Institute for War and Peace Reporting | Giving Voice, Driving Change
Syrian Kids are Taking Up Smoking
Syrian boy smoking. (Photo: Syria Stories)
Wissam, 12, lights a cigarette and smokes it with obvious enjoyment, despite his hacking cough.
His 37-year-old mother Manar says she has repeatedly tried to stop him from smoking, but to no avail.
“Wissam wants to prove to people around him that he is a man, after his father died during the bombing of Maarat al- Numaan city in 2016,” she said. “I don’t understand what’s going on, but all I can say is that we lead difficult lives now and I have no authority over my sons.”
Smoking is becoming increasingly popular amongst children and adolescents in the city of Idlib and its countryside, with parents and educators warning that psychological pressure and family issues caused by the war are the main drivers behind this phenomenon.
“I had to rely on Wissam after the death of his father,” said Manar, describing how her young son had begun smoking. “He became our only provider, so he started working at a blacksmith workshop, to feed the family. But I was surprised to see him one day smoking a cigarette immediately after he got home from work.”
She continued, “I scolded him and warned him about the dangers of smoking, especially as he was just a young kid. However, he answered that he was no longer a child and was now a man after the death of his father. As the breadwinner, he was entitled to the same things adults were… so he had the right to smoke.”
While Wissam makes enough money to buy his own cigarettes, 13-year-old Hayyan relies on his mother to feed his habit.
With no job, he sits in front of his house all day smoking one cigarette after the other. His mother Radiya, 38, said that while she knew smoking was a bad habit, she felt she had no choice but to give her son money for cigarettes.
“I found myself compelled to do that as he started borrowing money to buy cigarettes and even tried to steal money to be able to smoke,” she said, adding that no-one in the family had influence over Hayyan anymore.
His father travelled to Germany in 2013 and had not been heard of since. Radiya is the sole provider for her three sons, working at a daycare centre to support them.
Even teachers say that they have lost all authority over students who want to smoke. Ikhlas, a 28-year-old teacher, recalls her shock the first time she saw a group of children smoking in the school playground in plain sight. She angrily told the children to come to school with their parents the next day.
Ikhla thought this would scare them, but instead some began to laugh.
One of the children, whose father was a leader in one of the armed factions, told her, “I’m afraid my dad will come to school and fire you or transfer you to another school.”
Othman Moamar, a 32-year-old psychologist, agreed that a number of social issues meant that smoking had become more widespread among children.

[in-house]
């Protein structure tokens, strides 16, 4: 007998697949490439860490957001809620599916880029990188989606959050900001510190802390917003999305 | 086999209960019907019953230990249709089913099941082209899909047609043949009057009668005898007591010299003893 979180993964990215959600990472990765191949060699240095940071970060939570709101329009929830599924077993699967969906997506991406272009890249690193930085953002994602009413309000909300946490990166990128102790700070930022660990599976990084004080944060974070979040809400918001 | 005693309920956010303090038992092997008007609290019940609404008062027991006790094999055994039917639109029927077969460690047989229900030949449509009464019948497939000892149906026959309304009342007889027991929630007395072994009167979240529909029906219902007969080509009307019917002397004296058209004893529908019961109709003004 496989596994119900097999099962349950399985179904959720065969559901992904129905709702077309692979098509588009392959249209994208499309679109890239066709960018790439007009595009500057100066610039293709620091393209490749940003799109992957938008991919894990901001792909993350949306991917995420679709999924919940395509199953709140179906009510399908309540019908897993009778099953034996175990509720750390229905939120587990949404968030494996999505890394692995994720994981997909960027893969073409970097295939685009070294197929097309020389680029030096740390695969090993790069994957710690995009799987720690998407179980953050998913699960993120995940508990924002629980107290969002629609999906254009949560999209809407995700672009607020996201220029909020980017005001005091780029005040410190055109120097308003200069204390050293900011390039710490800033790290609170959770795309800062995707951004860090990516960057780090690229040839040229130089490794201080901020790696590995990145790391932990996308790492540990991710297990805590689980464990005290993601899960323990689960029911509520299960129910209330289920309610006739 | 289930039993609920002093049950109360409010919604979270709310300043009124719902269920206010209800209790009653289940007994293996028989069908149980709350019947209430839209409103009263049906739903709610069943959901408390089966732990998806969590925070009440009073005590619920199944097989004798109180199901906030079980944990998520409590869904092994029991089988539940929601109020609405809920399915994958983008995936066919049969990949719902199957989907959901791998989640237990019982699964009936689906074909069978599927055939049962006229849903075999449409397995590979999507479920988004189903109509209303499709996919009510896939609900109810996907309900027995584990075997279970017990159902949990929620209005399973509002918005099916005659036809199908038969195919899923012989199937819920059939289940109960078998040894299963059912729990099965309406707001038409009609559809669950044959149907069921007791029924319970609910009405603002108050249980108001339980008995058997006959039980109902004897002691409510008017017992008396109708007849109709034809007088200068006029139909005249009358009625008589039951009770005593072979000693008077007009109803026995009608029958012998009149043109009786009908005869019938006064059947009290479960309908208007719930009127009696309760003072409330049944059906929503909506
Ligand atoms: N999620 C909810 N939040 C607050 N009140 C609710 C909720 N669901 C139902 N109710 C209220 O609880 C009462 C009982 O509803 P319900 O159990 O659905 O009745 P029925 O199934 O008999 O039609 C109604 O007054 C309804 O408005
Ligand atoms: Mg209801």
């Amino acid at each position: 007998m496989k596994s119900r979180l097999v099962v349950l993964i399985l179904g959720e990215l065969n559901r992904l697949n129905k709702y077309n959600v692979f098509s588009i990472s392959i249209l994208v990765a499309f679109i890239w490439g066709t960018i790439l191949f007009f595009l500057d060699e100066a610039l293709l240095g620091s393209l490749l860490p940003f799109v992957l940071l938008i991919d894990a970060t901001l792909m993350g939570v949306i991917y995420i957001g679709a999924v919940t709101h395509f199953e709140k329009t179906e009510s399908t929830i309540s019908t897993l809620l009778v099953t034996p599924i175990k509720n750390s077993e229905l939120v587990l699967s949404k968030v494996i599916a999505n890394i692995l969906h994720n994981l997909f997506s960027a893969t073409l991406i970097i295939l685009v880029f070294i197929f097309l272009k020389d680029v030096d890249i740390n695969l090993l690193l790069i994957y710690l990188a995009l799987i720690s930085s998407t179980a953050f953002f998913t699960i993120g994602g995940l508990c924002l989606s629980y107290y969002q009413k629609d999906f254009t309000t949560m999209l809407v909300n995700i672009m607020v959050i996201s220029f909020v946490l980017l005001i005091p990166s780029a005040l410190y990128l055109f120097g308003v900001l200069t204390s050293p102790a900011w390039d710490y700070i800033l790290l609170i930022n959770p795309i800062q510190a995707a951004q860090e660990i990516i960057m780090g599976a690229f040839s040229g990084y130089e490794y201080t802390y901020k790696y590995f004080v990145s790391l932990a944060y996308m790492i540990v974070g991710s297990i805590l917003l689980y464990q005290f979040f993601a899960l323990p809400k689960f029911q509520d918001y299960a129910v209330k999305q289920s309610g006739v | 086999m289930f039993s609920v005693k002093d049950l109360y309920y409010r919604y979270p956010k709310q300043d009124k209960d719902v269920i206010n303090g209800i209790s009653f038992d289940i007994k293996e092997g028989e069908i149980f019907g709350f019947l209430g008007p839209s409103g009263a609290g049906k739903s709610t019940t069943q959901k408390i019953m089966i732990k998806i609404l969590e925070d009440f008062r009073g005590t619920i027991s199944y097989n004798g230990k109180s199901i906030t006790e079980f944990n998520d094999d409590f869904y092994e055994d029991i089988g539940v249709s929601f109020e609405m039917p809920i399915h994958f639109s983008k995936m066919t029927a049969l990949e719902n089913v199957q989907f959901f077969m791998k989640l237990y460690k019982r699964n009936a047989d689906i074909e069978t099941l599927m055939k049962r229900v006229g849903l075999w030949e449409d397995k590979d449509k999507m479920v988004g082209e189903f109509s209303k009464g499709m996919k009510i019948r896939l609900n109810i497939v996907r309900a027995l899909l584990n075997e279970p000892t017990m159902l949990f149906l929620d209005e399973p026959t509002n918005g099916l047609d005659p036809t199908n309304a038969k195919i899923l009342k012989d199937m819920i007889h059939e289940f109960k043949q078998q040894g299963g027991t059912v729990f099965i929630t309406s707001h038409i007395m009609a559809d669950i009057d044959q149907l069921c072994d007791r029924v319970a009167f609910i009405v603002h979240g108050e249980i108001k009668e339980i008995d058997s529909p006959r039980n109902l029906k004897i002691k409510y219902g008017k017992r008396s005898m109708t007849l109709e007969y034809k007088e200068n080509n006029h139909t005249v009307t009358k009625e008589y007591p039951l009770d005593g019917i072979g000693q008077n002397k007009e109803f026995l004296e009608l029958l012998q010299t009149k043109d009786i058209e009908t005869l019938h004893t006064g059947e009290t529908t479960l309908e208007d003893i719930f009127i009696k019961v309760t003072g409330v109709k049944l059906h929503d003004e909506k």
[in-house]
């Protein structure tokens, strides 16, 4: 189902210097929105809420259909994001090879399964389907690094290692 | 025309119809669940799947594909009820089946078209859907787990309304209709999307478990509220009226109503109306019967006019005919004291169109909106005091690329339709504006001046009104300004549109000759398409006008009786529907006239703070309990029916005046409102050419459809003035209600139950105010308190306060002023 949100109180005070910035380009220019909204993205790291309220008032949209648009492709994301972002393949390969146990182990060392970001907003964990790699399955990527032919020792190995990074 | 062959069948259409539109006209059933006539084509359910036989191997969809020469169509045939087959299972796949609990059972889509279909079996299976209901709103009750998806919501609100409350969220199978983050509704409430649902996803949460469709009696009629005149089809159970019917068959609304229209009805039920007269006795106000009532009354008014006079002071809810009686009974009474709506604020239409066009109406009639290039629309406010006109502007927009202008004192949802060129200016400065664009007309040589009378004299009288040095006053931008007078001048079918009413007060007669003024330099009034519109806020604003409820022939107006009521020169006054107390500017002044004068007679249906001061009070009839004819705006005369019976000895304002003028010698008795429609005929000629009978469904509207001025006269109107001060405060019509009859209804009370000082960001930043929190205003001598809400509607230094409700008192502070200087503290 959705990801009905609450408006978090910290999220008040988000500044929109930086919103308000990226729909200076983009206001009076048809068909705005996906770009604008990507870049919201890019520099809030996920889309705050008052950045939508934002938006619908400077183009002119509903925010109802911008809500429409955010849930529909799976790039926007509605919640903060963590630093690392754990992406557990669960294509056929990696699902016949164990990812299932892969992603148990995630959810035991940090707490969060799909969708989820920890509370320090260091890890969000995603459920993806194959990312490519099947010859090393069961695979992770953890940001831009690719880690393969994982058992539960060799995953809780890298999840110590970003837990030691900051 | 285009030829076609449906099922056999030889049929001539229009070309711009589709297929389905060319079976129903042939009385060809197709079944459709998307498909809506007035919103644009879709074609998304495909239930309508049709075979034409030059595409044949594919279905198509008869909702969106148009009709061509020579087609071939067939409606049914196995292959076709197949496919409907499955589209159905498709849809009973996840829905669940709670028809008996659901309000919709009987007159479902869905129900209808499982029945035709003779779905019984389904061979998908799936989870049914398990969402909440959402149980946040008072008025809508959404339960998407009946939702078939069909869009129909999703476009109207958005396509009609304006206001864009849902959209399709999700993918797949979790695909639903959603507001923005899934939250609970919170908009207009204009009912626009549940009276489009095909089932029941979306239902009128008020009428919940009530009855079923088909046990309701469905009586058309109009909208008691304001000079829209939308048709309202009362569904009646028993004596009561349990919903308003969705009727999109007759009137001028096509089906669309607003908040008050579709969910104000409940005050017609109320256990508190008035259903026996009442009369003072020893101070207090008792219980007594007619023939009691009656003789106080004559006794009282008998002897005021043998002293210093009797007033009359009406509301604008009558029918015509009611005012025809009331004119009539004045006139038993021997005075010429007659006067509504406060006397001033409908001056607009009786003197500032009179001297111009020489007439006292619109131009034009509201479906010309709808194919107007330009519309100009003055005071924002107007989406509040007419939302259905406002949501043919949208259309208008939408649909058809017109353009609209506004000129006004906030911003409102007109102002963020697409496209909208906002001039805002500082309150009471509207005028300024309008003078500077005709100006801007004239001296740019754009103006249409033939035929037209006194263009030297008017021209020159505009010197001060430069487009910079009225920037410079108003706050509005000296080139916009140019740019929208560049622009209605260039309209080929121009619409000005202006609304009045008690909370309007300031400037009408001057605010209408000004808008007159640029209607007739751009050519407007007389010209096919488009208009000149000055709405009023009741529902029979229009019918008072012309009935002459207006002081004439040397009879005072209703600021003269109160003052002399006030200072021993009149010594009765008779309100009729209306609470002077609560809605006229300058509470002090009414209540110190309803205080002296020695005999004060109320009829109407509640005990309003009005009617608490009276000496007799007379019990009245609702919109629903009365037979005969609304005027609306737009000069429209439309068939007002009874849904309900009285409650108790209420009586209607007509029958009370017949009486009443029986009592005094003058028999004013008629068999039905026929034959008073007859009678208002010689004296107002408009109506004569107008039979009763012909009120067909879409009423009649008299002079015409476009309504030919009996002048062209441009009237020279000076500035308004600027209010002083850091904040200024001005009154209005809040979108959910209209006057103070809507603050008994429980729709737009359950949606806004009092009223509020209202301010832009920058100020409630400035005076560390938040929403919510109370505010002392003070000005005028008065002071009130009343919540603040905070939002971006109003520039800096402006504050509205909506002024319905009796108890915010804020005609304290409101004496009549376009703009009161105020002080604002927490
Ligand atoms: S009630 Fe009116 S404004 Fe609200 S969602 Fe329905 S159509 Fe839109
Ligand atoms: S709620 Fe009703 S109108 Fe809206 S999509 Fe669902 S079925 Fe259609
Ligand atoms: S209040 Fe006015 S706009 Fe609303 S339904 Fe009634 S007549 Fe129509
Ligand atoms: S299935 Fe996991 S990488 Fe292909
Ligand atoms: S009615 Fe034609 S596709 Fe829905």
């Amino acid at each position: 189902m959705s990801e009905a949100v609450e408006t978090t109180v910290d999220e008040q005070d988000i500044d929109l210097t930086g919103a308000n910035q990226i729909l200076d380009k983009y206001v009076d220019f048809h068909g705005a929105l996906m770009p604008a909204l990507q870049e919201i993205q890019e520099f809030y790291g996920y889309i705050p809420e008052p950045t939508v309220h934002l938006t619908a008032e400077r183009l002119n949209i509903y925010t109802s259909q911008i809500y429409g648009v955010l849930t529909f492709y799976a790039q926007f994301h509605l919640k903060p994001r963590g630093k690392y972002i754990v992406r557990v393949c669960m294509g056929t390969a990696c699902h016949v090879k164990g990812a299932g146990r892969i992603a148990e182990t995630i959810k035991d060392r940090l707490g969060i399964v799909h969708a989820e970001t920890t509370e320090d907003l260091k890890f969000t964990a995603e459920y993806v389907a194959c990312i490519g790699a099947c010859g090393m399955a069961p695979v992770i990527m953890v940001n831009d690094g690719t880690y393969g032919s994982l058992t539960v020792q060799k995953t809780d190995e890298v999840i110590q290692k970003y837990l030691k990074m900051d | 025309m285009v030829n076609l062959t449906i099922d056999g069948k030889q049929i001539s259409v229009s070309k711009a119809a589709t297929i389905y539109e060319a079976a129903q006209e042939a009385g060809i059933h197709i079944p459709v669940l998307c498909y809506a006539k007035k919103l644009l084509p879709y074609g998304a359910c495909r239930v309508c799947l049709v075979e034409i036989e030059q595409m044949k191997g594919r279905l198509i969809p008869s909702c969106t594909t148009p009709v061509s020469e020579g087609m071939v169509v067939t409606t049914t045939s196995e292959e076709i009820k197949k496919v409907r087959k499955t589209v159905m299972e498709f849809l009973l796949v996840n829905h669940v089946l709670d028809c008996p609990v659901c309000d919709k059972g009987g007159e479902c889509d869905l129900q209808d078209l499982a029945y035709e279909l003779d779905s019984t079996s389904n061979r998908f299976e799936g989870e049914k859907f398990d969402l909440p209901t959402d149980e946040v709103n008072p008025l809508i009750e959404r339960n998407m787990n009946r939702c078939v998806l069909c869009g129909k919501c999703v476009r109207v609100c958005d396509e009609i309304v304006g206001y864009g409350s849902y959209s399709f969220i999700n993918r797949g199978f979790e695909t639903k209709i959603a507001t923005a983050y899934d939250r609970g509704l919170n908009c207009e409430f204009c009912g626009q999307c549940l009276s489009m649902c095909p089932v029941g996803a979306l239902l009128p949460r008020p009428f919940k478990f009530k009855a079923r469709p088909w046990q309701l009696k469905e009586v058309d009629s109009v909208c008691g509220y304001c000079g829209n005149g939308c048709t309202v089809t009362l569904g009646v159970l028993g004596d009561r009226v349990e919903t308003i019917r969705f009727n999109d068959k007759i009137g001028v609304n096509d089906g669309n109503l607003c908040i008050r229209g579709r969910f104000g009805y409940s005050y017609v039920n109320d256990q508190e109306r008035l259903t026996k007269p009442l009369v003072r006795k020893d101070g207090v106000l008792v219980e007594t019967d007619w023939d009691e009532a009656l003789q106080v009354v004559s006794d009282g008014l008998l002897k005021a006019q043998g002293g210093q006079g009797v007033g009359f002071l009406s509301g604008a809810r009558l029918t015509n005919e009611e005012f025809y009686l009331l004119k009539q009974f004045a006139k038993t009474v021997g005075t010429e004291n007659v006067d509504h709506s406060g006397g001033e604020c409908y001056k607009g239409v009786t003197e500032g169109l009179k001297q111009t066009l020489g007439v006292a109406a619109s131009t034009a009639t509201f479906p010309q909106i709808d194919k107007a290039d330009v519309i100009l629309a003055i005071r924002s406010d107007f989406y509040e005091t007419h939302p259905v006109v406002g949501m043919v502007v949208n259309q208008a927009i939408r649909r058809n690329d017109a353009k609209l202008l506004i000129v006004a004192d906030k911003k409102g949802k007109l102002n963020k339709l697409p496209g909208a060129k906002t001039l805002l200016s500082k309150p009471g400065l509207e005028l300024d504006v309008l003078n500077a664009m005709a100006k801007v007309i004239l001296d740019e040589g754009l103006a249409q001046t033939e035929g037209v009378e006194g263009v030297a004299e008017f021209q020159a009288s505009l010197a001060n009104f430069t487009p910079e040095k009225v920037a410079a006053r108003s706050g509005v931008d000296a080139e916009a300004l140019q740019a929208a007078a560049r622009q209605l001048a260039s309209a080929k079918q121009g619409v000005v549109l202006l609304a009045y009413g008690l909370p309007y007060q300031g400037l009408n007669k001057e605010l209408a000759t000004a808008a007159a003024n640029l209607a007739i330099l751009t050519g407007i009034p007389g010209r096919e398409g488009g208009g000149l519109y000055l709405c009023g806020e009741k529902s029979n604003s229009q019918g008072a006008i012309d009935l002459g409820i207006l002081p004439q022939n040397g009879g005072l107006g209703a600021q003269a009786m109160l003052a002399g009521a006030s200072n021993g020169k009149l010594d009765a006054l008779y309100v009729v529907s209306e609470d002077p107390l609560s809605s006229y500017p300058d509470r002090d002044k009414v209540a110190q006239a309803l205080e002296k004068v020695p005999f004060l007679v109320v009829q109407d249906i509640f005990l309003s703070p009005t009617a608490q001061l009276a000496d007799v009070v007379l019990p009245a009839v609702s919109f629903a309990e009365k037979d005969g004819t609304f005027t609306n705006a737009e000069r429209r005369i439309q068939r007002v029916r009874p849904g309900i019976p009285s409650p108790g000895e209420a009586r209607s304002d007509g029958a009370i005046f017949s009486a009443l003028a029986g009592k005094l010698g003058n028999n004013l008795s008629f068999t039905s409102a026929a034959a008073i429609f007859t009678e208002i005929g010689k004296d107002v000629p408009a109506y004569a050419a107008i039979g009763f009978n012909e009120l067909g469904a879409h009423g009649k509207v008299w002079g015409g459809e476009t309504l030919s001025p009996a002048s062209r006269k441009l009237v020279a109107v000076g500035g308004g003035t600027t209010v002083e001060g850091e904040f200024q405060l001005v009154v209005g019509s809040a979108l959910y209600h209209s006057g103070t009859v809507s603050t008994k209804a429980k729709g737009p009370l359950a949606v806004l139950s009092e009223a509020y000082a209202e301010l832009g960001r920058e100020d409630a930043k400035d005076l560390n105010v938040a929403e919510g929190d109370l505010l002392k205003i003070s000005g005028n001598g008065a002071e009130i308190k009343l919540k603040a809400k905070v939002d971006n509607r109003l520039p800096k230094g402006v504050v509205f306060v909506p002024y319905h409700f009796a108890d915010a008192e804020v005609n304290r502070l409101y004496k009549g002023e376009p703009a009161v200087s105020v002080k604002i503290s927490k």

“The war in Syria just made it easy for this issue to grow. Children and young people start to smoke nowadays because they want to imitate adults, or because they hang out with bad role models, or due to the lack of control over tobacco sales,” he said.
“Family problems, such as divorce or the absence of a breadwinner, leads to a lack of parental authority and can result in delinquency. Based on recent observations, one in six children in northern Syria smokes, and this is a frightening figure,” Moamar continued.
He said that parents needed to invest in their relationships with their children as a way of discouraging smoking and other antisocial behaviours.
“It’s imperative to discuss sensitive issues in a way that does not cause fear of punishment among children. It is also important that parents are role models for their children regarding smoking, that they build their children’s confidence and find out what is bothering them in order to solve any issues they might have,” he said, adding that it was important to both protect children from bad influences and to encourage them to participate in educational activities.
Mansour al-Mohammad, a 48-year-old pediatrician, noted that smoking amongst juveniles could lead to a range of serious long-term consequences.
“Smoking has an extremely detrimental effect on children’s health including asthma, respiratory system diseases, pneumonia, bronchitis and other diseases of the ear, nose, and throat, and can even lead to sudden death syndrome,” he said. “This phenomenon should be immediately addressed through awareness-raising campaigns, particularly in schools and educational centres, to teach children about the dangers and health risks of smoking.
“Local councils should start fulfilling their responsibilities towards children and youth by providing recreational facilities where they can channel their physical and psychological energy, and play and have fun with their peers,” he concluded.
Sometimes these forums can have a considerable impact. Twelve-year-old Yaman al-Karkas says that he decided to quit smoking for good after attending an awareness-raising session.
He said, “I will not put my health at risk just to imitate others.”
This article was originally published on IWPR's Syria platform: SyriaStories.net.
As coronavirus sweeps the globe, IWPR’s network of local reporters, activists and analysts are examining the economic, social and political impact of this era-defining pandemic.
- Europe & Eurasia
- Latin America
- Middle East & North Africa
- Focus Pages
- Training & Resources
- Print Publications
- IWPR Spotlight